by Lorie Lewis Ham
I have been a fan of Oscar Wilde ever since I saw The Importance of Being Earnest, so when I heard that the Curtain 5 Theatre Group was doing a play based on Wilde’s novel The Picture of Dorian Gray, I was very excited.
According to the show’s director, Jerry Palladino, this is the first time that this particular play has been performed in the US. This is a very shortened version of the familiar story, being only a One Act play–so needless to say it is almost more of an overview of the book than the full story. However, I felt like it did an excellent job of presenting enough of the story to feel complete. I have to admit that just like seeing a book adapted into a movie, there were changes made I didn’t like as well as the book, but it was still a good story.
For anyone who doesn’t know the story, The Picture of Dorian Gray is about a young man who has his portrait painted and wishes that he could stay like he is in the painting forever. For reasons that are never really explained, that is just what happens. The painting ages instead of the man, and we see the consequences of this in the story. Dorian starts off as an innocent, sweet, and beautiful young man, but his soul becomes very corrupted over time. His best friend Sir Henry plays a major role in leading the young man astray, but Dorian soon finds even more trouble on his own.
There are only six characters in this production, with the main three being Dorian (Ian Jones), Sir Henry (Matthew Vargas), and the painter Margaret (Lori Gambero) (who is a man in the book). All of the actors in this show did a good job, and the story was presented wonderfully in this small, simple space, with a minimal set. What made this show though, besides the story itself, was the portrayal of Dorian by the young actor Ian Jones. He truly made this complex character come to life! If he can do such an amazing job with such a difficult role while still in high school, I can’t wait to see what this young actor can accomplish over time.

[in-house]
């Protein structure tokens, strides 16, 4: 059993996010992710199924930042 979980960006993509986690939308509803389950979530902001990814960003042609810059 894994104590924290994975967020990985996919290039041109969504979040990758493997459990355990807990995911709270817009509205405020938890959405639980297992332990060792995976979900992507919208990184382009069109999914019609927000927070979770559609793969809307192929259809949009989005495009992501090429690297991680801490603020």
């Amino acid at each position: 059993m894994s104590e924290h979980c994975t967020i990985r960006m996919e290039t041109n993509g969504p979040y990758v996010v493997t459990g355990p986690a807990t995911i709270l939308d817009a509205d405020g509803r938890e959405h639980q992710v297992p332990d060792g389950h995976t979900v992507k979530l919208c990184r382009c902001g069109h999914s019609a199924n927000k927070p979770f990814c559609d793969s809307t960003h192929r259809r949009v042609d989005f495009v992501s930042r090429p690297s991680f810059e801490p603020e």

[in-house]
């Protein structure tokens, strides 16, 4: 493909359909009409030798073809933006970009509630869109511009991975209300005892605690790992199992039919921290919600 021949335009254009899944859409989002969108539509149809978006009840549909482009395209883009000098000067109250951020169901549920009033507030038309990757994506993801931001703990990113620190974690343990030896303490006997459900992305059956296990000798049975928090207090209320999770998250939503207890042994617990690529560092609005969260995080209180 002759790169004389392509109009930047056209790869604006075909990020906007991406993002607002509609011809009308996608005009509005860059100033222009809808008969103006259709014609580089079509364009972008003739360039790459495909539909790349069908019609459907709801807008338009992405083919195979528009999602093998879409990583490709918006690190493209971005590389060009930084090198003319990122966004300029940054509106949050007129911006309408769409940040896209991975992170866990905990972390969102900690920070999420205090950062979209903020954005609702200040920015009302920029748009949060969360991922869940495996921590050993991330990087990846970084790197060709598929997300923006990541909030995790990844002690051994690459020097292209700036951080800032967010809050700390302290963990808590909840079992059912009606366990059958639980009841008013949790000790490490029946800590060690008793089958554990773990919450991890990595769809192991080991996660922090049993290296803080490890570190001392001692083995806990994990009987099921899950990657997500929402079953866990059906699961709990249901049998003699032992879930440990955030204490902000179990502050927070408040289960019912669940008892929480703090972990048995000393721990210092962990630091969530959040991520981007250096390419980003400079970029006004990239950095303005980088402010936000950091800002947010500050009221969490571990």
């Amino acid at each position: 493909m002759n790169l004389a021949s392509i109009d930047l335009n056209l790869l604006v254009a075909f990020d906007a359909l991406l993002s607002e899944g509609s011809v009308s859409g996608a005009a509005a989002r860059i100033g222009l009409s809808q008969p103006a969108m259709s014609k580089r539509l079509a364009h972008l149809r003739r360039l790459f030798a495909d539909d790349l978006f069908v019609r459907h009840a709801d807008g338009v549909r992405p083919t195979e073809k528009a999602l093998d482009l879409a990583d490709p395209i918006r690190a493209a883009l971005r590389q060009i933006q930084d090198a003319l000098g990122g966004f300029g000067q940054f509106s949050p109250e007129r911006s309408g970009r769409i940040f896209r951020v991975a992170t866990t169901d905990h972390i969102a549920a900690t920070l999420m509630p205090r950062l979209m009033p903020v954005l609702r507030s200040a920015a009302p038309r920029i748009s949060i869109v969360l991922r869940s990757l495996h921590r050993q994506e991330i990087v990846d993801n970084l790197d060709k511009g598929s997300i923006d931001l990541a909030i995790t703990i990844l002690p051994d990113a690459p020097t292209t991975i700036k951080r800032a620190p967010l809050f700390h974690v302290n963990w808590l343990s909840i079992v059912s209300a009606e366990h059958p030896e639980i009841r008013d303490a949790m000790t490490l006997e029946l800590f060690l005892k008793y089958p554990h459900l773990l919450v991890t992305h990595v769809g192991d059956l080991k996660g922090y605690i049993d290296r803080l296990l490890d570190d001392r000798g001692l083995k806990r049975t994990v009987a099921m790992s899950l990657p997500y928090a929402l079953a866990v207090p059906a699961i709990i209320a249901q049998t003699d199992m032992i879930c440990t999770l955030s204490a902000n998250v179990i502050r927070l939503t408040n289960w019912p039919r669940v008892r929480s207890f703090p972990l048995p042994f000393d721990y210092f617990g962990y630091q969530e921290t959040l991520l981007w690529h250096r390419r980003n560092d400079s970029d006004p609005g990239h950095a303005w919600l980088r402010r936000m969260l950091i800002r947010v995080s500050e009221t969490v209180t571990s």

There were a couple of comedy dialogues before Dorian Gray–Werewolf in My Bed and Happily Ever After. They were very short, but funny and clever, and featured some of the same actors. Keep in mind, the comedies are definitely PG 13 and some of the comedy was a bit crude, so not for kids.
You can see The Picture of Dorian Gray at the Fresno Soap Co. in the Tower District, 1470 N. Van Ness Avenue, and it runs until July 18. If you enjoy a dark drama with some amazing acting, don’t miss this show! Tickets can be purchased on BrownPaperTickets.com or at the door.
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